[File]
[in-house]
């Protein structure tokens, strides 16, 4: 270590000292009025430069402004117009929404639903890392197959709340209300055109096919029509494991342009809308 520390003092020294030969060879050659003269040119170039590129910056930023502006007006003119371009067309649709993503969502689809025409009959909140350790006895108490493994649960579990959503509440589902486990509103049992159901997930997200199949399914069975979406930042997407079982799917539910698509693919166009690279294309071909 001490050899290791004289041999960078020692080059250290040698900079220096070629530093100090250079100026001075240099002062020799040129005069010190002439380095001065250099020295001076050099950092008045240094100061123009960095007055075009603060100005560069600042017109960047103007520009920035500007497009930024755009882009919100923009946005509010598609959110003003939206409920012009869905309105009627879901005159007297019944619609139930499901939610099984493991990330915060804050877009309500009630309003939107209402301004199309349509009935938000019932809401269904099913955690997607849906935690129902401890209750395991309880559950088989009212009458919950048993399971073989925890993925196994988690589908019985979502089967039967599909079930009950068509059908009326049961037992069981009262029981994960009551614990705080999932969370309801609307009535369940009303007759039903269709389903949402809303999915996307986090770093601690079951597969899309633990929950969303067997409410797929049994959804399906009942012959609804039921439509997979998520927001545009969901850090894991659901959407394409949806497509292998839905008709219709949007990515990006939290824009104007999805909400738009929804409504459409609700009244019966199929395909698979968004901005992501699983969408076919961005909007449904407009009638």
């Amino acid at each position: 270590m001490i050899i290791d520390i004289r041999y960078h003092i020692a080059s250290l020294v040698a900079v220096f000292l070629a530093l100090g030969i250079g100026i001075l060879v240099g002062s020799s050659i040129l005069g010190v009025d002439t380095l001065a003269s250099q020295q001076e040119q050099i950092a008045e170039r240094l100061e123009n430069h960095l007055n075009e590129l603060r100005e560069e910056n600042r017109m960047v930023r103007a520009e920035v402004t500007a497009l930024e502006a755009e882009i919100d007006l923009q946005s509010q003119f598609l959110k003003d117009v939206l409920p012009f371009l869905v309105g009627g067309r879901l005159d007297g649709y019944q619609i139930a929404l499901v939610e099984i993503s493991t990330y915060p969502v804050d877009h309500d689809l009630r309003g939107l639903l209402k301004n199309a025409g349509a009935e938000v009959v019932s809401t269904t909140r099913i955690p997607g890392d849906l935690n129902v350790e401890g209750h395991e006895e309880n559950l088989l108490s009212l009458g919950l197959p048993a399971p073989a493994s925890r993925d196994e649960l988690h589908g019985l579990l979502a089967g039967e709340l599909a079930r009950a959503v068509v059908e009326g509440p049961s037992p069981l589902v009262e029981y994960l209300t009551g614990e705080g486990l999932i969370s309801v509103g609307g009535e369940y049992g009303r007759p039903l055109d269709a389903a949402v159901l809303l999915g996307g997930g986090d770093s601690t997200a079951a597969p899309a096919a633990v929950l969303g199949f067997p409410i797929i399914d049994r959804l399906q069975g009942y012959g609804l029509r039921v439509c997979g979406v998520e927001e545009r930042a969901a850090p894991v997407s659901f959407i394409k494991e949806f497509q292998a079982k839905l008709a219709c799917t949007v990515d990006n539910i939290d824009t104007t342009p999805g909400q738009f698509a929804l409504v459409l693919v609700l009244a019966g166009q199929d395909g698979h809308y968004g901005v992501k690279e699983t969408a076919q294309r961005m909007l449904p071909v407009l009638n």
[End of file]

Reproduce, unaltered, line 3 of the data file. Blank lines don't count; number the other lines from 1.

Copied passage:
């Amino acid at each position: 270590m001490i050899i290791d520390i004289r041999y960078h003092i020692a080059s250290l020294v040698a900079v220096f000292l070629a530093l100090g030969i250079g100026i001075l060879v240099g002062s020799s050659i040129l005069g010190v009025d002439t380095l001065a003269s250099q020295q001076e040119q050099i950092a008045e170039r240094l100061e123009n430069h960095l007055n075009e590129l603060r100005e560069e910056n600042r017109m960047v930023r103007a520009e920035v402004t500007a497009l930024e502006a755009e882009i919100d007006l923009q946005s509010q003119f598609l959110k003003d117009v939206l409920p012009f371009l869905v309105g009627g067309r879901l005159d007297g649709y019944q619609i139930a929404l499901v939610e099984i993503s493991t990330y915060p969502v804050d877009h309500d689809l009630r309003g939107l639903l209402k301004n199309a025409g349509a009935e938000v009959v019932s809401t269904t909140r099913i955690p997607g890392d849906l935690n129902v350790e401890g209750h395991e006895e309880n559950l088989l108490s009212l009458g919950l197959p048993a399971p073989a493994s925890r993925d196994e649960l988690h589908g019985l579990l979502a089967g039967e709340l599909a079930r009950a959503v068509v059908e009326g509440p049961s037992p069981l589902v009262e029981y994960l209300t009551g614990e705080g486990l999932i969370s309801v509103g609307g009535e369940y049992g009303r007759p039903l055109d269709a389903a949402v159901l809303l999915g996307g997930g986090d770093s601690t997200a079951a597969p899309a096919a633990v929950l969303g199949f067997p409410i797929i399914d049994r959804l399906q069975g009942y012959g609804l029509r039921v439509c997979g979406v998520e927001e545009r930042a969901a850090p894991v997407s659901f959407i394409k494991e949806f497509q292998a079982k839905l008709a219709c799917t949007v990515d990006n539910i939290d824009t104007t342009p999805g909400q738009f698509a929804l409504v459409l693919v609700l009244a019966g166009q199929d395909g698979h809308y968004g901005v992501k690279e699983t969408a076919q294309r961005m909007l449904p071909v407009l009638n």